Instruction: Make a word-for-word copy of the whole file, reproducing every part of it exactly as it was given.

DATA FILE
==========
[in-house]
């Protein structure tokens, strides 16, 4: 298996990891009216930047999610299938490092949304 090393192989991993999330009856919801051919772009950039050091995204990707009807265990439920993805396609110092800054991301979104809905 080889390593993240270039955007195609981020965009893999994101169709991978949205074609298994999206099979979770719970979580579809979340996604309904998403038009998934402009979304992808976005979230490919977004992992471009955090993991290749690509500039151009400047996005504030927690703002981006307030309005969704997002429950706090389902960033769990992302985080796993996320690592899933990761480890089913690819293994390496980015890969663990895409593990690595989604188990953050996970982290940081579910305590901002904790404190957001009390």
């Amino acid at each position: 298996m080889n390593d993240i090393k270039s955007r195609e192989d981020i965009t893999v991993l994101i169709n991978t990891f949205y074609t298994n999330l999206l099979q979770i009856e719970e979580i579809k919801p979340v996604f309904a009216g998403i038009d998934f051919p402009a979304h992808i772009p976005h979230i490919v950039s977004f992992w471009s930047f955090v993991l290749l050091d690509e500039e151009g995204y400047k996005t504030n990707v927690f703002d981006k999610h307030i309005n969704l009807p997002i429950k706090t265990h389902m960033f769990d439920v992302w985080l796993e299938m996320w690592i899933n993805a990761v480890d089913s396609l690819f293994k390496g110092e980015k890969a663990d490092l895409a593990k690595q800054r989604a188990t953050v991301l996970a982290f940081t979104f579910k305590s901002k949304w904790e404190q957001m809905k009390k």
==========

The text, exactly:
[in-house]
């Protein structure tokens, strides 16, 4: 298996990891009216930047999610299938490092949304 090393192989991993999330009856919801051919772009950039050091995204990707009807265990439920993805396609110092800054991301979104809905 080889390593993240270039955007195609981020965009893999994101169709991978949205074609298994999206099979979770719970979580579809979340996604309904998403038009998934402009979304992808976005979230490919977004992992471009955090993991290749690509500039151009400047996005504030927690703002981006307030309005969704997002429950706090389902960033769990992302985080796993996320690592899933990761480890089913690819293994390496980015890969663990895409593990690595989604188990953050996970982290940081579910305590901002904790404190957001009390």
């Amino acid at each position: 298996m080889n390593d993240i090393k270039s955007r195609e192989d981020i965009t893999v991993l994101i169709n991978t990891f949205y074609t298994n999330l999206l099979q979770i009856e719970e979580i579809k919801p979340v996604f309904a009216g998403i038009d998934f051919p402009a979304h992808i772009p976005h979230i490919v950039s977004f992992w471009s930047f955090v993991l290749l050091d690509e500039e151009g995204y400047k996005t504030n990707v927690f703002d981006k999610h307030i309005n969704l009807p997002i429950k706090t265990h389902m960033f769990d439920v992302w985080l796993e299938m996320w690592i899933n993805a990761v480890d089913s396609l690819f293994k390496g110092e980015k890969a663990d490092l895409a593990k690595q800054r989604a188990t953050v991301l996970a982290f940081t979104f579910k305590s901002k949304w904790e404190q957001m809905k009390k």